This session was at Barton Fields, to help the Abingdon Naturalists Green Team, led by David Guyoncourt, rake up and stack the hay from the wildflower meadow, which had been cut on Wednesday.
We thought that we might muster only a few Green Gym members as it was Bank Holiday weekend, but in fact nine turned up. Once again we were really lucky with the weather.
The Green Team had already been hard at work on Thursday and Friday raking the hay into piles and stacking it at the sides of the meadow. It's important to rake it up as soon as possible after the cut, otherwise nutrients leach into the soil, making it too rich. This not good news for wild flower meadows, which need poor soil.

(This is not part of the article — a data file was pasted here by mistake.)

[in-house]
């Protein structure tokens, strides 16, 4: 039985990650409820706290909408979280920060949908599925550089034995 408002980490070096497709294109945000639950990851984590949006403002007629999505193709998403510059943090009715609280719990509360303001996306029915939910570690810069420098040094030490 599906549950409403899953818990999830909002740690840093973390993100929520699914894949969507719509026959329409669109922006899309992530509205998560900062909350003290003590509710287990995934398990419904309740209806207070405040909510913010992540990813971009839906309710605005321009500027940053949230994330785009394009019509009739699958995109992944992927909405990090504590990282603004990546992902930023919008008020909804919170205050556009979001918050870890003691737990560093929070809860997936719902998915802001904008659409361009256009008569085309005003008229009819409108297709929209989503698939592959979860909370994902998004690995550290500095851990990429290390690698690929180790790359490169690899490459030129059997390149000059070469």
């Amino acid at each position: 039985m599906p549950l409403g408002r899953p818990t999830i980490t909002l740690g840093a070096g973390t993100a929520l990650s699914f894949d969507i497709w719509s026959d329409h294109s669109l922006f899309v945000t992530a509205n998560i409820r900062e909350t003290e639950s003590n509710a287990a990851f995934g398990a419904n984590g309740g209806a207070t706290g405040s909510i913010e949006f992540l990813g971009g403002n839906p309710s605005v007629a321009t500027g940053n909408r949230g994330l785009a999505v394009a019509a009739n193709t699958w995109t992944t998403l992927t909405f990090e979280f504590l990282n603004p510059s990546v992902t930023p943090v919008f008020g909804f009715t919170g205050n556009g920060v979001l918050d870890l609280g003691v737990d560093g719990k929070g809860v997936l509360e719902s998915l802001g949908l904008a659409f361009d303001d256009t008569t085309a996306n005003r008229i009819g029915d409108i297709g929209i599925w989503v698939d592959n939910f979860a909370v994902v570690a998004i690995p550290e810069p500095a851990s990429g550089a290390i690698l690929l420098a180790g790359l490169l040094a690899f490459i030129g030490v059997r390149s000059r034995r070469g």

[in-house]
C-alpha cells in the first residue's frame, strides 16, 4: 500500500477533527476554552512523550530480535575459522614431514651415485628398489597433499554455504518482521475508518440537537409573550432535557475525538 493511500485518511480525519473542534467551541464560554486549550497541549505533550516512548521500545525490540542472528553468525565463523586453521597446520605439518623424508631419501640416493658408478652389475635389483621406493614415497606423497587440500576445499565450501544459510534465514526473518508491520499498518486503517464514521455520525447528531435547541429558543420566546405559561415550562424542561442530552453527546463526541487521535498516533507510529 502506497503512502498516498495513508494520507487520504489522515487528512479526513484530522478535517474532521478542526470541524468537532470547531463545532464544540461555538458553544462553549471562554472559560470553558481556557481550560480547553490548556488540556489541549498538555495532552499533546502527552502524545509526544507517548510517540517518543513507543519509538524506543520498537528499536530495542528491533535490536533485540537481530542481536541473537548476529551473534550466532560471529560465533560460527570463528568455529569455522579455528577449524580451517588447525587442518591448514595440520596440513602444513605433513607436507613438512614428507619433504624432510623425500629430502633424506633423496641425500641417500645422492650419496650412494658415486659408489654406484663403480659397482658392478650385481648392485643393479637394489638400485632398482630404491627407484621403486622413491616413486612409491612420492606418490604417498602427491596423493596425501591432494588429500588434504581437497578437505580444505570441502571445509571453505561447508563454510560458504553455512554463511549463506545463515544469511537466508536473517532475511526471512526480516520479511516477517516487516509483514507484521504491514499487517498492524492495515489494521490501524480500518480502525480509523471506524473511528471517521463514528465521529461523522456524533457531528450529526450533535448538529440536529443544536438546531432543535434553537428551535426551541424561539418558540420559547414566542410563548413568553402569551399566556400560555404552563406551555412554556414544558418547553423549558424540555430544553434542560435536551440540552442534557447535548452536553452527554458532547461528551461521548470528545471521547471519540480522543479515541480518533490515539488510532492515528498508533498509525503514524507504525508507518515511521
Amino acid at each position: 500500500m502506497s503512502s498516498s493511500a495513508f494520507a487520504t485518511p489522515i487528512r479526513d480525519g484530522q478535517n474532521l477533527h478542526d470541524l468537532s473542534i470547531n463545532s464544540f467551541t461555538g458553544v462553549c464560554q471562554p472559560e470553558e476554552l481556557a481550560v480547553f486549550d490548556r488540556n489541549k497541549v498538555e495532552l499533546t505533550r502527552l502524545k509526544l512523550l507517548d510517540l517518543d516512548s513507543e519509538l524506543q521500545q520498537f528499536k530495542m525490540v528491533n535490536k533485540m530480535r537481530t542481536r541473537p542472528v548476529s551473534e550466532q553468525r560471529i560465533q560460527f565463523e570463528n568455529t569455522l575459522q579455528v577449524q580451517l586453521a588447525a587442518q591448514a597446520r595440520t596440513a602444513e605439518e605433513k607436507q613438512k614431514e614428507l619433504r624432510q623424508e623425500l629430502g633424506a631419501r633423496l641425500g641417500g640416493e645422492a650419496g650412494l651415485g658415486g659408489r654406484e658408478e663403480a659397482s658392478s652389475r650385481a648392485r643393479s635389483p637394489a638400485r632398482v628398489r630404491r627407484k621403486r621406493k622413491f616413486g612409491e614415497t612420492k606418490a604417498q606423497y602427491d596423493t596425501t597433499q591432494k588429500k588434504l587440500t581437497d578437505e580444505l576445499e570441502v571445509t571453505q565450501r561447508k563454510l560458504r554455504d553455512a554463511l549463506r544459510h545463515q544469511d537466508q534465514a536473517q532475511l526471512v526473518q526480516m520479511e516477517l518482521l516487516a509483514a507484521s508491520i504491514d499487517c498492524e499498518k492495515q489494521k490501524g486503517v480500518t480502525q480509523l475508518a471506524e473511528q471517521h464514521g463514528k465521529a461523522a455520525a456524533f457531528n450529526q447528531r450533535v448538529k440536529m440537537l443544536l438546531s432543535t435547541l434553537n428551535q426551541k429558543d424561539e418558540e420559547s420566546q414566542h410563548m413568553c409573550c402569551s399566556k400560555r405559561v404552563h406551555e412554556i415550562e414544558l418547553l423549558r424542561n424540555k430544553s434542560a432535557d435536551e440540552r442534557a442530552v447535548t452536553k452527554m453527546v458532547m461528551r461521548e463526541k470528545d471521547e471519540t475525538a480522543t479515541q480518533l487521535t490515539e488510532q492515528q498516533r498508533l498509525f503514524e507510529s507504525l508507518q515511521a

There were lots of piles that needed shifting so we set to work with tarpaulins and drag bags while a few people went down to the lower meadow, where the hay still needed raking. Another reason for moving the piles quickly is the risk that some late night revellers will set fire to them. Despite the recent rain and general dampness this was exactly what had happened to one of the piles.
It was hot work, so we were glad of a break. David had provided croissants and currant buns and we contributed cake left over from last week's picnic. By the end of the morning we had shifted all the piles and had begun to rake up the residue. The hay stacked at the edges of the meadow will provide cosy winter quarters for a variety of wildlife.
|James loads hay on to a tarpaulin.|
|Green Team members unload hay on to the pile.|
|Ursula and Kate rake the lower meadow.|
|Colin with his trolley.|
|Dieuwke and Kristine.|
|A welcome break.|